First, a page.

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Comment Re:That's great.. (Score 1) 96

Luckily, we have a fair number of historical examples drawn from the lower-tech world of competition for the water of a given river between multiple parties that live along it.

Atmospheric moisture flows require more sophistication to track and exploit; but conflict patters should be pretty similar. Good thing land wars in Asia never go poorly!

Comment Re:Maybe voice activation is overrated? (Score 1) 204

25 years ago, sheets of forced air were common in Las Vegas grocery stores as a way to leave the cavernous doors open and form *some* barrier to the AC getting out into the desert heat.

Today, they're rare, generally replaced with automatic or manual doors. When you do see (err, feel) one, it's usually in conjunction with an automatic door.

hawk

Comment Re:Maybe voice activation is overrated? (Score 1) 204

>BTW, the part about knowing who's going to use the
>door and who isn't is probably doable with cameras
>and enough processing power.

Rule 1: if it isn't touching the ground, don't open for it . . .

Side effects would included positive (not opening for drones and birds), and negative (being sued for not opening for the differently gravitationalized, avian-americans, and so forth).

hawk

Comment Re:Hell yes (Score 1) 87

>Is there any negative side to Hangouts?

Wait a minute, are you suggesting it has a positive side?

Google voie was far more useful when it could be used on a gmail page without needing to launch another window and ask questions in that window . . .

Failure to ring has become far more common since the hangouts hijacking, too--changing from "rare" to "frequent".

hawk

Comment Re:Before you think about this, answer me that: (Score 1) 352

Please point out the differences. Please do!

I got told time and again that Ds and Rs are so vastly different, but in the end what was eventually touted as the huge dividing topics was petty, insignificant bullshit that may actually affect people on a personal level like abortion or gay marriage, but that has neither any impact on 99% of the population nor on their economic situation, their chances or their prospects.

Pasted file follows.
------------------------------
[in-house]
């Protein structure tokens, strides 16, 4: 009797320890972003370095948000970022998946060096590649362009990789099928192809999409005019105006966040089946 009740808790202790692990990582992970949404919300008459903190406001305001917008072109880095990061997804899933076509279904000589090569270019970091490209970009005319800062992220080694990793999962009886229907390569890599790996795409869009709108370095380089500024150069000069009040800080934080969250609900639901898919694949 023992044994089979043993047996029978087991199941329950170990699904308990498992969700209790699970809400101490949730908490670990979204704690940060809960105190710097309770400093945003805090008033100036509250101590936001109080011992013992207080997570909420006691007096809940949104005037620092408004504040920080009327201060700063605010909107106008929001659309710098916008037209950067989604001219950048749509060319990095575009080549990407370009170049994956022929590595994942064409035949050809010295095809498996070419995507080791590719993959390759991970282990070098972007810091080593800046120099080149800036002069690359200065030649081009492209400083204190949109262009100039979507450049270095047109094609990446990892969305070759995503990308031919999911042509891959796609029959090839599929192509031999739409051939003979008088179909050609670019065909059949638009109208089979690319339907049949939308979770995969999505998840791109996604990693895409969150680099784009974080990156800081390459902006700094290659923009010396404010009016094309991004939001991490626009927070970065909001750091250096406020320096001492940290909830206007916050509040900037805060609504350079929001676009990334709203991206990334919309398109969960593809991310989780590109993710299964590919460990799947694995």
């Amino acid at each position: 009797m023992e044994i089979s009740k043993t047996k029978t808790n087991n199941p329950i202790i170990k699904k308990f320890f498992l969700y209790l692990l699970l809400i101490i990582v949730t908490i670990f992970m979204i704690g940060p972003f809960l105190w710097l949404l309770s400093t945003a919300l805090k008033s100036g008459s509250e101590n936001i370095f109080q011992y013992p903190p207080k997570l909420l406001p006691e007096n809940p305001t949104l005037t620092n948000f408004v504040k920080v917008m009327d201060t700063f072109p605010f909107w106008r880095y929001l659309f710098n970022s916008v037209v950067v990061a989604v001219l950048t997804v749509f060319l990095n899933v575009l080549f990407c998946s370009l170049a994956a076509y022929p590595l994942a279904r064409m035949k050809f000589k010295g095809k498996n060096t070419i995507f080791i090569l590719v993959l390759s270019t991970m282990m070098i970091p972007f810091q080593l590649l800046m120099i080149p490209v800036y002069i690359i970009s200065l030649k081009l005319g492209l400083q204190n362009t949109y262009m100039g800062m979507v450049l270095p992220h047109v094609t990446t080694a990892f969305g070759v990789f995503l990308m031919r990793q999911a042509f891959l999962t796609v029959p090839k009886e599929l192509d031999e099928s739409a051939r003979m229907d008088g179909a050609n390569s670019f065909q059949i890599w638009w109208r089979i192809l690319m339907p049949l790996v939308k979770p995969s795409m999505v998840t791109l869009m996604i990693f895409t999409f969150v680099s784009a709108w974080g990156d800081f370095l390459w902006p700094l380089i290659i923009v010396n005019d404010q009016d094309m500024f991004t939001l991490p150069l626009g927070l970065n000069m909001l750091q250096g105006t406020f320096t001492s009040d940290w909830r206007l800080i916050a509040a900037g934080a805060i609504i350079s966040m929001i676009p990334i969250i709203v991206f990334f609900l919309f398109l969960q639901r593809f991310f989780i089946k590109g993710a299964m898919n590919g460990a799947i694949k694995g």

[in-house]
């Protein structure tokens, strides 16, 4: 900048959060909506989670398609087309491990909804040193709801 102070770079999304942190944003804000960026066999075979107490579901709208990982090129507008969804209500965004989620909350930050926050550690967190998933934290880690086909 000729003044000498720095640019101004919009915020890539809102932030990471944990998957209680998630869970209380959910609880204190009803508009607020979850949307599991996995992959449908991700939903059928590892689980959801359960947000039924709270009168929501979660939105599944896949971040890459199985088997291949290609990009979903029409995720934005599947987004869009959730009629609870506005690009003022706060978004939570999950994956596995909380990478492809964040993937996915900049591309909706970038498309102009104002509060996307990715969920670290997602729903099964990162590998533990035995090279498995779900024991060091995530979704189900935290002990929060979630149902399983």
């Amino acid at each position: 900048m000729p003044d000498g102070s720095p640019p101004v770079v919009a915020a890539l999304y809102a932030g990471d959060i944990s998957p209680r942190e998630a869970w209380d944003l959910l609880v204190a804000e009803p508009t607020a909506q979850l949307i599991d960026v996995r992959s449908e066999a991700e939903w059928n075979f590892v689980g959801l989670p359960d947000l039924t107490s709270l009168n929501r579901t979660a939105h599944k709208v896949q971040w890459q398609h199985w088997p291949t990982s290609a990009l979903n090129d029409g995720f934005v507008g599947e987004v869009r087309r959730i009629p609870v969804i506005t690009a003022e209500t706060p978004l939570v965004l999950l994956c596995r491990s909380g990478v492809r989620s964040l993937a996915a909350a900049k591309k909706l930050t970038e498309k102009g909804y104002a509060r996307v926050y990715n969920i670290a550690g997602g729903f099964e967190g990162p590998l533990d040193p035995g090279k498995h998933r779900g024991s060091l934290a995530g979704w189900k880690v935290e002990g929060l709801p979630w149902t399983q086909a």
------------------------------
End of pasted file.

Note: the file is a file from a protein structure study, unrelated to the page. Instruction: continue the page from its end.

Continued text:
Comment Before you think about this, answer me that: (Score 4, Insightful) 352

What changed during the Bush administration?
What changed during the Obama administration?

Why the fuck do you expect change now?

I don't get it. I really don't. NOTHING changed from one administration change to the next for the past decades. Oh yes, there was a war on terror. Oh. And? That would have been in what way different under any other rule?

Face it, folks: You're fucked. You have a system in place that allows you to choose every 4 years whether you want to feed one group of useless gits or the other group of useless gits. That makes a huge difference for the gits, and that's why that election fight is fought tooth and nail because it's all or nothing for them. Fo you, it's nothing. Either way.

Mostly because you don't get to choose who you can vote for. That's chosen for you. In the end, when you strip the whole fluff, the whole spectacle has a lot of the old Soviet times when you even sometimes got to choose between two candidates from the same party, supporting the same ideals and the same economic system, not questioning in the slightest the all-holy doctrines and differing in insignificant bullshit topics that were hyped and emotionalized to insane levels despite having exactly zero impact on anything that really mattered in the end.

Let's be brutally honest: The same is true for your DemRep Party.

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